In Kevin K’s new zine Thunderpop, you say you don’t like the way modern albums sound, but you also admit that Protools and computers are quite practical. Do you think that you can have an old-school sound/production using modern technology?

Well, I am hoping so. I much prefer analog tape for recording but where I live is the most humid, rainy area of America so tape machines will not work properly out here. I’m just learning protools and I’m am mainly concentrating on the most basic, simple functions and applications.
My plan is to use it as closely to an analog 16 track recording rig as possible. I’m not interesting in advanced editing features, beat mapping, auto tuning, or midi. I want to just mic up my guitar, bass, voice or drums and record it straight in. And not manipulate things further.
Basically, using it just like in my old tape based studio. It’s just a different technology for capturing sounds. And so far, the sound quality is pretty good. Protools is clean but accurate so far as what it records. In the end, the computer and protools are just a tool and it’s how I choose to use it that should matter most.
So if I keep it simple it should be fine.

Many people found out about the best of glam and punk rock reading your fanzine Sonic Iguana, have you ever thought about bringing this amazing fanzine back to life?

I loved making that magazine but unfortunately now printed magazines are almost impossible to sell in stores these days. So many of the cool, small record shops that would sell this are closed and now gone, the same for distribution.. and the cost of shipping and printing are now much, much more expensive.
So from an economic standpoint, it’s can’t be done. I’m glad that so many people enjoyed that magazine… I still have people asking me to buy old copies but I have sold-out of everything now. Now, I guess, it’s a collectors item! Ha ha…

You’ve always written many acoustic songs, what is your approach when dealing with this kind of songs? What makes you want to write an acoustic song?

For me music is just music… you can call it punk, glam, rock n roll, blues, acoustic… if it’s good, then it’s good. I just enjoy making music. I just write songs. If someone wants to label it a certain genre… punk, hard rock, whatever… then that’s fine with me. It’s doesn’t matter. I just write and record songs.
One thing I can tell you is that a “good” song can be played in a lot of different styles… you could make a slow blues version, a fast punk version… a good song will translate itself into a lot of cool styles. When I play solo acoustic shows I might take a faster punk song like Goin’ Underground or I’m In Love With the GTOs and play it as an acoustic blues or in a folk rock style. It’s fun to do things a little different from what people might expect from me.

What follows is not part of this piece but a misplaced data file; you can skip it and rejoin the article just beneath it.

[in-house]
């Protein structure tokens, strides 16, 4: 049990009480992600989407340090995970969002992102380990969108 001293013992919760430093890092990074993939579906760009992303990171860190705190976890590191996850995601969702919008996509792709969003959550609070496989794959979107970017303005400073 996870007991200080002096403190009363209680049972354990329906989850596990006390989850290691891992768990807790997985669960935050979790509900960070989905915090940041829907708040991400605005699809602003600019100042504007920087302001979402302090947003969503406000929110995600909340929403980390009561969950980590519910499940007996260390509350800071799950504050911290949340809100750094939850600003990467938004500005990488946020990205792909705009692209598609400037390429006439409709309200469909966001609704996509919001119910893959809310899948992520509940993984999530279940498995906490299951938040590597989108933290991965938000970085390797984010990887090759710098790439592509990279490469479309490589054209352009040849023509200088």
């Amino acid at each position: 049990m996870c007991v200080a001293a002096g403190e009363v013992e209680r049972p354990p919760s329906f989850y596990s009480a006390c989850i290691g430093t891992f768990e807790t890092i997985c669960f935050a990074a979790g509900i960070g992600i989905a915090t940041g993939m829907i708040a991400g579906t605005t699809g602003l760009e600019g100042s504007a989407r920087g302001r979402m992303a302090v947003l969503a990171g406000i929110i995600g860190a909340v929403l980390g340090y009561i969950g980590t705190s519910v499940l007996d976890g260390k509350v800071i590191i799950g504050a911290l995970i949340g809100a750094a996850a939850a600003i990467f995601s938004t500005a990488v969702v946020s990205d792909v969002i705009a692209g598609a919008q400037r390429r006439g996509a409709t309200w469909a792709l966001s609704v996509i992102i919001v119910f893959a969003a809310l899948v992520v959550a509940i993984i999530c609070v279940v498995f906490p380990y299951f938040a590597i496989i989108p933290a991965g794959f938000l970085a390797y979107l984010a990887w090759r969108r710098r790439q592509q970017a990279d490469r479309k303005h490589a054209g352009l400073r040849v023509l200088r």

In Kevin K’s autobiography, we learn that Freddy Lynxx escaped from the music world, what do you think about that? Any news from him?

No, I’m afraid I don’t have any news from Freddy in some time now. I know he had some health problems and he was concentrating on raising his children. I’m sure he still loves music but I think his priorities are now his children and family. And, of course, I wish him all the best. I hope one day well make some good music together again.

I read somewhere that your drumming technique improved when working on the JET BOYS album…

I never played or worked on the Jet Boys album. That was recorded before I first met Freddy. But I started playing music as a drummer when I was in school and the style then was that bands wanted me to play like Ginger Baker or Mitch Mitchell… Basically, jazz drummers playing a lot of crazy stuff in a rock style.
But I much prefer drummers like Jerry Nolan, Charlie Watts, Buddy Miles and Ringo Starr… simple drummers. So that’s how my own drumming has evolved over the years. I’ve gotten more simple.

What about your French connection nowadays?

I still have so many good friends all over Europe. With myspace and facebook I try to keep contact. So in that respect, I’m still connected all over the world.

You got back to your family lands about one year ago. How is your life in Hawaii?

My wife and I grew up in Hawaii and it’s where our families live. We wanted to be closer to our family and Arizona got too crowded. So it seemed like a good time to make a move back home. Life here is in a small town on one of the less populated outer islands. It’s very quiet, the ocean is beautiful and there is a lot of nature.
There is not too much of a rock music scene here but there are a couple of good punk bands. So it’s a different life but we’re enjoying it a lot.

Imagine your house is being flooded, which guitar are you going to save first?

Well, first I would save my wife and my cats! But for guitars… probably my Les Paul that used to belong to Ron Asheton.

Will you tour again in Europe in the future?

I hope so… There are no plans at this time… it’s a long, expensive plane trip from Hawaii. But if the right offer were to be presented to me I would consider it. And if the opportunity to play with Freddy Lynxx or Cheetah Chrome came up again I would probably do it.